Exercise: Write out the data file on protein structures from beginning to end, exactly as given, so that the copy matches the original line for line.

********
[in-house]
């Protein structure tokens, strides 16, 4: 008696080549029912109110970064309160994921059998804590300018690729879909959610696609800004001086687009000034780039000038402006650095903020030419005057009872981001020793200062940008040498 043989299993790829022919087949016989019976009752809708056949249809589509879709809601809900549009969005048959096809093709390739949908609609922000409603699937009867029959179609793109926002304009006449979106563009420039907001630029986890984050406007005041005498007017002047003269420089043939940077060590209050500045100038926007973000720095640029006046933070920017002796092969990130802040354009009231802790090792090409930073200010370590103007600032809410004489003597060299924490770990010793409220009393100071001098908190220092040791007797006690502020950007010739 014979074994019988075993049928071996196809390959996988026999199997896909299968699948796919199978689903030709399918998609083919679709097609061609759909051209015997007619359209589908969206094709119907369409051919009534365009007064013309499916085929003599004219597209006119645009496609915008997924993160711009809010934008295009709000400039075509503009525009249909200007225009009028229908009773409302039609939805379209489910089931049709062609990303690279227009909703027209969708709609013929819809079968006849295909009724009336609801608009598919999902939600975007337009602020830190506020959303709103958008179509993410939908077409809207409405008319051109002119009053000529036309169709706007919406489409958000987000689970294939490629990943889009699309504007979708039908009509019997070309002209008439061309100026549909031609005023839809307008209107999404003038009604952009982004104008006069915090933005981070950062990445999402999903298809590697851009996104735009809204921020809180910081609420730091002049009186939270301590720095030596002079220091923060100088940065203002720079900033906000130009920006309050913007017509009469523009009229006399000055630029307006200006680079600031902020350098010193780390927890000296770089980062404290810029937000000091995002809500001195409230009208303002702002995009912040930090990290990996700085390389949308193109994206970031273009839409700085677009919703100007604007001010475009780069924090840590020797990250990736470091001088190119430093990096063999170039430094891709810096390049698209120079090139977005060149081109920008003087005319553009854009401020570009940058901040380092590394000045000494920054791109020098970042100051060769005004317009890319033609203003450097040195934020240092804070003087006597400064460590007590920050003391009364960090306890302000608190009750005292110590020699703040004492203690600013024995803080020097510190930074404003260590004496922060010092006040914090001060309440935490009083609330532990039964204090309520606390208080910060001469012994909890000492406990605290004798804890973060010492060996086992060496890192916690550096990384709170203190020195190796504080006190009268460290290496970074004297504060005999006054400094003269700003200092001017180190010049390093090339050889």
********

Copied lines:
[in-house]
């Protein structure tokens, strides 16, 4: 008696080549029912109110970064309160994921059998804590300018690729879909959610696609800004001086687009000034780039000038402006650095903020030419005057009872981001020793200062940008040498 043989299993790829022919087949016989019976009752809708056949249809589509879709809601809900549009969005048959096809093709390739949908609609922000409603699937009867029959179609793109926002304009006449979106563009420039907001630029986890984050406007005041005498007017002047003269420089043939940077060590209050500045100038926007973000720095640029006046933070920017002796092969990130802040354009009231802790090792090409930073200010370590103007600032809410004489003597060299924490770990010793409220009393100071001098908190220092040791007797006690502020950007010739 014979074994019988075993049928071996196809390959996988026999199997896909299968699948796919199978689903030709399918998609083919679709097609061609759909051209015997007619359209589908969206094709119907369409051919009534365009007064013309499916085929003599004219597209006119645009496609915008997924993160711009809010934008295009709000400039075509503009525009249909200007225009009028229908009773409302039609939805379209489910089931049709062609990303690279227009909703027209969708709609013929819809079968006849295909009724009336609801608009598919999902939600975007337009602020830190506020959303709103958008179509993410939908077409809207409405008319051109002119009053000529036309169709706007919406489409958000987000689970294939490629990943889009699309504007979708039908009509019997070309002209008439061309100026549909031609005023839809307008209107999404003038009604952009982004104008006069915090933005981070950062990445999402999903298809590697851009996104735009809204921020809180910081609420730091002049009186939270301590720095030596002079220091923060100088940065203002720079900033906000130009920006309050913007017509009469523009009229006399000055630029307006200006680079600031902020350098010193780390927890000296770089980062404290810029937000000091995002809500001195409230009208303002702002995009912040930090990290990996700085390389949308193109994206970031273009839409700085677009919703100007604007001010475009780069924090840590020797990250990736470091001088190119430093990096063999170039430094891709810096390049698209120079090139977005060149081109920008003087005319553009854009401020570009940058901040380092590394000045000494920054791109020098970042100051060769005004317009890319033609203003450097040195934020240092804070003087006597400064460590007590920050003391009364960090306890302000608190009750005292110590020699703040004492203690600013024995803080020097510190930074404003260590004496922060010092006040914090001060309440935490009083609330532990039964204090309520606390208080910060001469012994909890000492406990605290004798804890973060010492060996086992060496890192916690550096990384709170203190020195190796504080006190009268460290290496970074004297504060005999006054400094003269700003200092001017180190010049390093090339050889």